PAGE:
There are less than two weeks to go until Day 1 of the 2021 NFL Draft takes place Thursday, April 29, in Cleveland, Ohio.
Brad Holmes and the Detroit Lions possess six total picks, with no picks in either the sixth or seventh rounds at this juncture.
Without further ado, here is my latest stab at predicting which players the organization will select in the first three rounds.
First round, No. 7 overall: Oregon OT Penei Sewell
If Sewell falls to No. 7, Detroit should snatch him up as fast as it can, as it could immediately insert the 6-foot-6, 325-pounder into the starting lineup at right tackle.
From day one of training camp, he'd be an upgrade at the position over returning starter Tyrell Crosby and one of last year’s prized offseason acquisitions in Halapoulivaati Vaitai, who disappointed a season ago and is expected to move to guard on a full-time basis in 2021.
Sewell opted out of playing in 2020 to prepare for the upcoming draft. But, during his sophomore campaign in 2019, he finished as the top-graded offensive lineman in the nation and in Pro Football Focus history, with an overall mark of 95.5.
He allowed just one sack over 1,376 snaps in two seasons with the Ducks. Additionally, he became the first sophomore offensive lineman to win the Outland Trophy, which is awarded annually to the nation's best interior lineman.
Sewell would be a home-run pick at No. 7, and would add yet another franchise building block to a line that already features cornerstones Frank Ragnow and Taylor Decker.
Second round, No. 41 overall: Texas EDGE/LB Joseph Ossai
The Lions, in my opinion, would be adding two great value picks in back-to-back rounds, if they selected Sewell in the first round and the 6-foot-4, 243-pound Ossai at No. 41 overall.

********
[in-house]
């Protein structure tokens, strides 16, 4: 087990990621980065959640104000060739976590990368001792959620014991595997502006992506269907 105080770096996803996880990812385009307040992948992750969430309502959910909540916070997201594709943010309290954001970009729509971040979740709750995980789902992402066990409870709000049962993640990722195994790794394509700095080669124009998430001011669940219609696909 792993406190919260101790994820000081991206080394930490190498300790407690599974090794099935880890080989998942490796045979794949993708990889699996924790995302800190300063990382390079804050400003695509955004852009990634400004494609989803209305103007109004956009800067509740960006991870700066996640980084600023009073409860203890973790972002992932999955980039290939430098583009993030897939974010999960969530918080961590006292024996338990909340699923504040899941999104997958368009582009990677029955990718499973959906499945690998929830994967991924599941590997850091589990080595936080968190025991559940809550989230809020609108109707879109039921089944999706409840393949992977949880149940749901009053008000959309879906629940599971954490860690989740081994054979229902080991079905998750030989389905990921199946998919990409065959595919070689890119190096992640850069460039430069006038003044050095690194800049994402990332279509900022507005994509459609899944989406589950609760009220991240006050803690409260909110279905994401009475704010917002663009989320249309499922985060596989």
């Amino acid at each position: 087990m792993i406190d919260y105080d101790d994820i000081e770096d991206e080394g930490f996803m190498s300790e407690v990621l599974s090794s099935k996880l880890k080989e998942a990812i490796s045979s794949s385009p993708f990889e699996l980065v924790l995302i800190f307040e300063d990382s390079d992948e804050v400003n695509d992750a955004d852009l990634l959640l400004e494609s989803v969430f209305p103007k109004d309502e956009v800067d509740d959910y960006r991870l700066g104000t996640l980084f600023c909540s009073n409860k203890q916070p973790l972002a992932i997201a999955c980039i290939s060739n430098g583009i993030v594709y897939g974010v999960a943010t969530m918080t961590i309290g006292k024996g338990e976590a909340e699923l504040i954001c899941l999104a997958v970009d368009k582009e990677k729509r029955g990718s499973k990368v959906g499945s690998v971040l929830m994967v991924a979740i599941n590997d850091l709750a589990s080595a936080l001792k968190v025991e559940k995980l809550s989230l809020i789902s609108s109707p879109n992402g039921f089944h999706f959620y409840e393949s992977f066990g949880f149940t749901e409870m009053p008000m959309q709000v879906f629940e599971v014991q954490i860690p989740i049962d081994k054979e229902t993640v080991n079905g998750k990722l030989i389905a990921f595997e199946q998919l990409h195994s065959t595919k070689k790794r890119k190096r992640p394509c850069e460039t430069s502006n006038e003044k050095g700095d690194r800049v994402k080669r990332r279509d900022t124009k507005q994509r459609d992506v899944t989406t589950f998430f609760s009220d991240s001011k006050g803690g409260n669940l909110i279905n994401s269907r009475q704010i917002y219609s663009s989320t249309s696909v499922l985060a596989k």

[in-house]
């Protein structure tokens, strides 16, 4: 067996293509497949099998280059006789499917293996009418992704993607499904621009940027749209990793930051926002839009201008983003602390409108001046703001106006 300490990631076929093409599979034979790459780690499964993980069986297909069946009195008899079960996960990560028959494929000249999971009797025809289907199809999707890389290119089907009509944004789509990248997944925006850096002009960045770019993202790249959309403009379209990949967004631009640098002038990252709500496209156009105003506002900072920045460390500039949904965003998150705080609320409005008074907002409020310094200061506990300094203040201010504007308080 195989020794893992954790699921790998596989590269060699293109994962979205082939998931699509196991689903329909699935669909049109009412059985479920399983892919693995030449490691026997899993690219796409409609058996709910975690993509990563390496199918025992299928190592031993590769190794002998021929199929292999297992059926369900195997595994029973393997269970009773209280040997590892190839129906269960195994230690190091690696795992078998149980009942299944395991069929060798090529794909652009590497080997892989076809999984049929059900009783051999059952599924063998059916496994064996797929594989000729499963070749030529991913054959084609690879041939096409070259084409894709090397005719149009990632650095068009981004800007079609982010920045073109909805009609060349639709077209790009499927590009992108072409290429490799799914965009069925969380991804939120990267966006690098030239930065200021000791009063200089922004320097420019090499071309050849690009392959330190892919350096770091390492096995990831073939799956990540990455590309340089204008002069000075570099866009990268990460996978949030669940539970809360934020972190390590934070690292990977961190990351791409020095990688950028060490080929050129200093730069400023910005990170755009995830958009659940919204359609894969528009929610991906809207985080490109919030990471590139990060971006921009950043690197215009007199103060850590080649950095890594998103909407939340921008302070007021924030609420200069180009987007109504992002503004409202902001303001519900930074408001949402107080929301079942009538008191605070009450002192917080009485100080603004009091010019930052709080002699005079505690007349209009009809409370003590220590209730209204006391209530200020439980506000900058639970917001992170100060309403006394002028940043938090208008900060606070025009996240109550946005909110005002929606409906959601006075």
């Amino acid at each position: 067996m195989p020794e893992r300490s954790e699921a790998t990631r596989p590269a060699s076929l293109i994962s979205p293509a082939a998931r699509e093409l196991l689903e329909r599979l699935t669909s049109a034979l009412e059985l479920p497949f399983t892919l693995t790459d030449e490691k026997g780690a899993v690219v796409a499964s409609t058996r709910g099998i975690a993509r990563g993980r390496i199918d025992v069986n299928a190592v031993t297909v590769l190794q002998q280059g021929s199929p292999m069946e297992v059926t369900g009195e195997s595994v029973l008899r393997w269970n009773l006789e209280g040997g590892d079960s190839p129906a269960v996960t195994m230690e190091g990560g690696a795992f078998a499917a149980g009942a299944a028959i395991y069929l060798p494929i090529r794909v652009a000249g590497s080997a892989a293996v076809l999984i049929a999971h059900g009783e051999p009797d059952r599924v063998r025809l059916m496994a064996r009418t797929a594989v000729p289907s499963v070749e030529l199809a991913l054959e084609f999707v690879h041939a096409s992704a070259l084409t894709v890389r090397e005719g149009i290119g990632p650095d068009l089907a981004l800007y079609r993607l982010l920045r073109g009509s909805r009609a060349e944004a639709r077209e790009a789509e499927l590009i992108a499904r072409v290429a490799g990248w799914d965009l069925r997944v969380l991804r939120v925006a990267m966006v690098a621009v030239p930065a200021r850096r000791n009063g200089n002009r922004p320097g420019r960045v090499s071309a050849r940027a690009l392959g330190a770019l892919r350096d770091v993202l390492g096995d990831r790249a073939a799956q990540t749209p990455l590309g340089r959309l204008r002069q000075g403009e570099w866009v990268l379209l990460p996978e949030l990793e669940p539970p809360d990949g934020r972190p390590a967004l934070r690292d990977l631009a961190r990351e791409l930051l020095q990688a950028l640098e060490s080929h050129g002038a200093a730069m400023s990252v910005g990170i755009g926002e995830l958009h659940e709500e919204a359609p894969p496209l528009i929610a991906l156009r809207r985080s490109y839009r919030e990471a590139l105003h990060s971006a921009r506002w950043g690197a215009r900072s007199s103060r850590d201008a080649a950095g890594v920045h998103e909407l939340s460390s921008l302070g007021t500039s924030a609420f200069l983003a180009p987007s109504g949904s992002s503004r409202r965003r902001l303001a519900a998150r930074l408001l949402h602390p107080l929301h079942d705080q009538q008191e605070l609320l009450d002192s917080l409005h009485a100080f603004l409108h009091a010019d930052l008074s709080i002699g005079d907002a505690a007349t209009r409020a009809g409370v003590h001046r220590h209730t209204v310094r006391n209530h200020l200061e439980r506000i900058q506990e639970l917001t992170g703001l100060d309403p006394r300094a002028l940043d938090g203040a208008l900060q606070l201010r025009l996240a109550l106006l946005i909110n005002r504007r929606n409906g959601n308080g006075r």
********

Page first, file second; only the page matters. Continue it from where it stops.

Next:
The EDGE/linebacker group was easily one of the weakest areas on both sides of the ball for Detroit a year ago.
Ossai could come in right away and make a positive impact. Plus, he'd offer some great versatility to the Lions, with the ability to line up as an outside linebacker in a 3-4 defense and to put his hand in the dirt in a four-man defensive front.
Most importantly, the Texas product would instantly boost the productivity of a Detroit pass-rush unit that was the definition of anemic last season.
If Ossai is still available, he's easily my pick for the Lions at No. 41.
Third round, No. 72 overall: Oklahoma State CB Rodarius Williams
Sure, Detroit has already added veteran defensive backs Quinton Dunbar and Corn Elder this offseason to help upgrade its secondary.
However, I'm still going with Williams, if he's on the board at No. 72 overall.
Williams, the brother of Cleveland Browns cornerback Greedy Williams, totaled 169 tackles, 5.5 tackles for loss, two interceptions, 27 passes defensed and one forced fumble in four seasons at Oklahoma State.
With enough reps and some proper seasoning from new Lions defensive backs coach Aubrey Pleasant, Rodarius could become a great value pick at this spot in the third round.
Third round, No. 101 overall (acquired from the L.A. Rams): Wake Forest WR Sage Surratt
Detroit opts not to take one of the highly coveted first-round pass-catchers -- i.e. one of Alabama's receivers in DeVonta Smith or Jaylen Waddle or LSU's Ja'Marr Chase -- and instead waits to get its wide receiver here.
Surratt, a 6-foot-2.5, 215-pound wideout out of Wake Forest, burst on to the scene in 2019, producing 65 catches for 1,006 yards and 11 touchdowns in nine games.
He opted out of playing in 2020 over concerns with the coronavirus pandemic, but still heads into the 2021 draft as one of the class's top big-bodied receivers.
He possesses terrific ball skills, and with the glaring void that the Lions have at receiver -- after the exits of Kenny Golladay, Marvin Jones Jr. and Jamal Agnew in free agency this offseason, Surratt would be a more-than-worthwhile selection in this spot.
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